• Trade policy: WTO. Stephen Vaughn, general counsel for the U.S. Trade Representative, gives a keynote for Hudson Institute event entitled "Can the U.S. and Allies Agree on WTO Reform?"
  • National monuments. House Natural Resources Committee hearing, “Forgotten Voices: The Inadequate Review and Improper Alteration of Our National Monuments.”
  • 2018 Farm Bill: Hemp. USDA’s Agricultural Marketing Service webinar on industrial hemp and implementation of the 2018 Farm Bill.
  • 2018 Farm Bill: Nutrition. USDA Food and Nutrition Service webinar on implementation of the 2018 Farm Bill.
  • Rural America. House Small Business Committee hearing, “Flipping the Switch on Rural Digital Entrepreneurship.”

Thursday, Mar. 14

  • President Trump meets Ireland Prime Minister Leo Varadkar and attends the "Friends of Ireland" luncheon in the Capitol. He and First Lady Melania Trump will attend the Shamrock Bowl Presentation by Varadkar.
  • National Ag Day forum at the National Press Club. Deputy USDA Sec. Steve Censky will be the keynote speaker and will moderate a panel on young farmers.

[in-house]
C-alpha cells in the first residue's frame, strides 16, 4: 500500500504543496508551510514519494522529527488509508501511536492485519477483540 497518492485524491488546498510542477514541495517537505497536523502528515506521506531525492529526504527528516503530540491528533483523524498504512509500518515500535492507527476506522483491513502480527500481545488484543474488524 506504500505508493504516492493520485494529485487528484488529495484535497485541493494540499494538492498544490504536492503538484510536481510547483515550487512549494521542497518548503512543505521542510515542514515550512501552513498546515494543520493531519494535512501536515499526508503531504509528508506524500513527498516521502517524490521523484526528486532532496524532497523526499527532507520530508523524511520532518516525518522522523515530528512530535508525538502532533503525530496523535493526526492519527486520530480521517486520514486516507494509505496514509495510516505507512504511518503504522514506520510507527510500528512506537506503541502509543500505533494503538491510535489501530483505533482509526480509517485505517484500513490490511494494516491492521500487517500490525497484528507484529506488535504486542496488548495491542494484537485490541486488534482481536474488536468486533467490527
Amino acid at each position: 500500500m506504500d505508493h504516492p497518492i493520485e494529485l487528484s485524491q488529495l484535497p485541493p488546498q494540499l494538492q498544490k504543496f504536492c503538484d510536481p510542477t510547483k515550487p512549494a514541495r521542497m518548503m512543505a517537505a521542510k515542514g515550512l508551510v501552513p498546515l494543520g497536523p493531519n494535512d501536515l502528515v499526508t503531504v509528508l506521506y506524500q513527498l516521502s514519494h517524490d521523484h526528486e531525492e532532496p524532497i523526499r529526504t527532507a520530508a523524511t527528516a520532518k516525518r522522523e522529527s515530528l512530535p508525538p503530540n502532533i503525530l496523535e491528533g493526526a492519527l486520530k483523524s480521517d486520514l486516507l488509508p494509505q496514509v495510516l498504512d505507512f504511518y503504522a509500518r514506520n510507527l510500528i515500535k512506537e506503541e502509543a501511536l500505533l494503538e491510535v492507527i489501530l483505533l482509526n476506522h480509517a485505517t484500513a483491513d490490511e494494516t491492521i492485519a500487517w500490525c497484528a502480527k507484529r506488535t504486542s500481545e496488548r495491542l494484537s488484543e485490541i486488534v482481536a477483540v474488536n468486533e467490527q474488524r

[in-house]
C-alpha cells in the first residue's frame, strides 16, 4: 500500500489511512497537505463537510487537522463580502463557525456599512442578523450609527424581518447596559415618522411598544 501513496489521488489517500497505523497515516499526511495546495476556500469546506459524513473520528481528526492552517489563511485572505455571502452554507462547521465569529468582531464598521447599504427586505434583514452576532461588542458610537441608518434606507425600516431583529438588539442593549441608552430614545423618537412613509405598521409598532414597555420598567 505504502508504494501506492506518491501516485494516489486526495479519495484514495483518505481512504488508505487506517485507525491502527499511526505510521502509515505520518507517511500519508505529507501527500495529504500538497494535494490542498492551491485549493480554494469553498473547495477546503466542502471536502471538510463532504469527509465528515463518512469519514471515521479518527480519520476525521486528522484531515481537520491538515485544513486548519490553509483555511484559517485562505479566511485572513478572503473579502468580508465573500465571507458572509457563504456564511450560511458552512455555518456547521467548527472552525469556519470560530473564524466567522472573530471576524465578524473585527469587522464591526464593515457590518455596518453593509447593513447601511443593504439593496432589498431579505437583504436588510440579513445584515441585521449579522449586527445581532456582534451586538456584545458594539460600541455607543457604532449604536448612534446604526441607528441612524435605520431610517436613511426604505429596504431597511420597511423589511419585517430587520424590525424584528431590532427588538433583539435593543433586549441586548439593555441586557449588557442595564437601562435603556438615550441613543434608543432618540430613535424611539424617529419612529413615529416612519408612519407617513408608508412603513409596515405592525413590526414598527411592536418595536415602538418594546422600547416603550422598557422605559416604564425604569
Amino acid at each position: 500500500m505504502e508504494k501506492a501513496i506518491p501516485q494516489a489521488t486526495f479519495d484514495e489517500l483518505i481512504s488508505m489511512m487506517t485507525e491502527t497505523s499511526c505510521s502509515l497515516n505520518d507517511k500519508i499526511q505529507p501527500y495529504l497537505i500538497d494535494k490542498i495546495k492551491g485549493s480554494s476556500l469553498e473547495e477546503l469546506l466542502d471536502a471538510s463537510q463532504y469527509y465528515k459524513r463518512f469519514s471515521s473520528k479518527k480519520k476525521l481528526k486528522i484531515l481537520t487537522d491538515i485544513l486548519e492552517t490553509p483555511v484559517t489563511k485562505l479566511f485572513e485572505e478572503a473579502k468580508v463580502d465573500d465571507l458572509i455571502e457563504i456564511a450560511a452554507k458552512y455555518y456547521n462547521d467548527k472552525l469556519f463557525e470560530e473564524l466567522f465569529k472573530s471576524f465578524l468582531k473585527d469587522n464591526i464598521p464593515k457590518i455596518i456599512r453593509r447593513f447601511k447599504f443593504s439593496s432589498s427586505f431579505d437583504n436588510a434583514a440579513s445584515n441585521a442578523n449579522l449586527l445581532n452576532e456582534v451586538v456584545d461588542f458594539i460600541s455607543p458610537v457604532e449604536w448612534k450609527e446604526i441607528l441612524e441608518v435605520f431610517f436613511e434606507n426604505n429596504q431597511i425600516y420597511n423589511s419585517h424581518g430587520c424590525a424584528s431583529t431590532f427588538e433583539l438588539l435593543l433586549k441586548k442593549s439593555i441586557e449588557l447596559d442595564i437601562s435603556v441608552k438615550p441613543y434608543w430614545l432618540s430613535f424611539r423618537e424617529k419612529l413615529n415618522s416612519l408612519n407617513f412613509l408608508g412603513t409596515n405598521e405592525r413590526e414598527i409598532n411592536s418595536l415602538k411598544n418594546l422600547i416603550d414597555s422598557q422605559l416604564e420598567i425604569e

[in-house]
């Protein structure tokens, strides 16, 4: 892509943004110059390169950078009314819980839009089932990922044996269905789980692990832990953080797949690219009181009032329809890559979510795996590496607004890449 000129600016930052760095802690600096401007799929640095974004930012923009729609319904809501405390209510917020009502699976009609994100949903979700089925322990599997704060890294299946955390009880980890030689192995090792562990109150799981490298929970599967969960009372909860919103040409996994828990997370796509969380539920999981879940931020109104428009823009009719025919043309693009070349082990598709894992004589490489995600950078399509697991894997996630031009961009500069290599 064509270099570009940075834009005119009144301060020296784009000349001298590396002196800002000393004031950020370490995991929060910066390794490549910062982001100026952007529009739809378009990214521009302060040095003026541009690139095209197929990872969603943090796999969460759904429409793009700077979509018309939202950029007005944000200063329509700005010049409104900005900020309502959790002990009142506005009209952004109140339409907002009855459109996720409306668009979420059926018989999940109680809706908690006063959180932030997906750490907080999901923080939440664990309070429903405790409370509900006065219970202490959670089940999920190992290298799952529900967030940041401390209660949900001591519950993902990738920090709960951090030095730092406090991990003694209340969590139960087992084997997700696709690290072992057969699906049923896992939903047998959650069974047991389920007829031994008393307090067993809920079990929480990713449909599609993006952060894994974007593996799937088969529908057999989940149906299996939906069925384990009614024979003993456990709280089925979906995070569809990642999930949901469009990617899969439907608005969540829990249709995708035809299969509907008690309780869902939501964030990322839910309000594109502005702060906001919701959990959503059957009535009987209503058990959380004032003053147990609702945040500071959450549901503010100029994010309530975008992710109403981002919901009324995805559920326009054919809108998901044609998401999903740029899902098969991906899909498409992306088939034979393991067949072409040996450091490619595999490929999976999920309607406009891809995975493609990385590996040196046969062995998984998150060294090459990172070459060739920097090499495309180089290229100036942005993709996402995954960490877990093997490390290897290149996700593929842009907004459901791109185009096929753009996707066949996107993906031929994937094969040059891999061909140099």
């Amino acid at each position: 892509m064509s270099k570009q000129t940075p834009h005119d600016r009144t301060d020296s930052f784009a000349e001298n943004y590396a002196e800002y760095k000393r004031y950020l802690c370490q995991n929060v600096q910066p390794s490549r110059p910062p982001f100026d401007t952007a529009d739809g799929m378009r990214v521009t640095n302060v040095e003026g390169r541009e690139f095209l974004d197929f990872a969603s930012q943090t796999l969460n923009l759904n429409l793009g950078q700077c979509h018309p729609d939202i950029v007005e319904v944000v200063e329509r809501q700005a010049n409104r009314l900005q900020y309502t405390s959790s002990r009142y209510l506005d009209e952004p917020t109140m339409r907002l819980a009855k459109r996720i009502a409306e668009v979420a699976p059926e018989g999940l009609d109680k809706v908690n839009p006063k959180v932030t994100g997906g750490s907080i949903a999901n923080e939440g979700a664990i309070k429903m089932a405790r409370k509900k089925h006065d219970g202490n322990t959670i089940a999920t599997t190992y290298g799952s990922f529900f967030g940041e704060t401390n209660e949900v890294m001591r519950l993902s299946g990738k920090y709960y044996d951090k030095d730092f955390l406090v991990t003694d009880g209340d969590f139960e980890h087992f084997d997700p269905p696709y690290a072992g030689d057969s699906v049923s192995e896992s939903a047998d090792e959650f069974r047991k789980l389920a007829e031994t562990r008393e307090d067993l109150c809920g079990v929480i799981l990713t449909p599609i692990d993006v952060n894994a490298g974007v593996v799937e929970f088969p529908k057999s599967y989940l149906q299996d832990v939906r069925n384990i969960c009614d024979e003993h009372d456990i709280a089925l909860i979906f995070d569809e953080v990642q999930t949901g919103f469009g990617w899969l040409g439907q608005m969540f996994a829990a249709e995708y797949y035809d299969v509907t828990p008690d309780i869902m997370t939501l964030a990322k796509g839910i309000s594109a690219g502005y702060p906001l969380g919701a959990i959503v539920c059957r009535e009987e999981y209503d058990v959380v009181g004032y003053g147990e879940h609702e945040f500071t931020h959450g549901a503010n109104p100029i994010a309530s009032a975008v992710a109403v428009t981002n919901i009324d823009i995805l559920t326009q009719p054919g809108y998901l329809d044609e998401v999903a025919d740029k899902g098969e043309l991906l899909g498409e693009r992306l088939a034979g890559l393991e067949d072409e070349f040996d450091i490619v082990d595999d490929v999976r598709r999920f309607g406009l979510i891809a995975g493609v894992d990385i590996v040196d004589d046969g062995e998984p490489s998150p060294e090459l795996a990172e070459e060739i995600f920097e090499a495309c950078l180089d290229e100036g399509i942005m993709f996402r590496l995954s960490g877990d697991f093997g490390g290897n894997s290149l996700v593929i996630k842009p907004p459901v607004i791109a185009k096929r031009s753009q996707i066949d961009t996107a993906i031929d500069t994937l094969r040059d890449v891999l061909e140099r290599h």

• 2018 Farm Bill: Rural development. USDA Rural Development holds webinar on farm bill implementation.
  • Treasury Sec. Steven Mnuchin testifies at House Ways and Means Committee hearing on President Trump's FY 2020 budget request.
  • Trump FY 2020 budget. Senate Finance hearing with Treasury Secretary Steven Mnuchin.
  • Banking. Senate Banking, Housing, and Urban Affairs Committee hearing on “Financial Stability Oversight Council Nonbank Designations.”
  • Defense spending. NATO releases estimates of 2018 defense spending by member countries.
  • Investors. House Financial Services Committee hearing on “Putting Investors First? Examining the SEC’s Best Interest Rule.”
  • Consumer Federation of America National Food Policy Conference, through Friday.

Friday, Mar. 15

  • Consumer Federation of America National Food Policy Conference.


Add new comment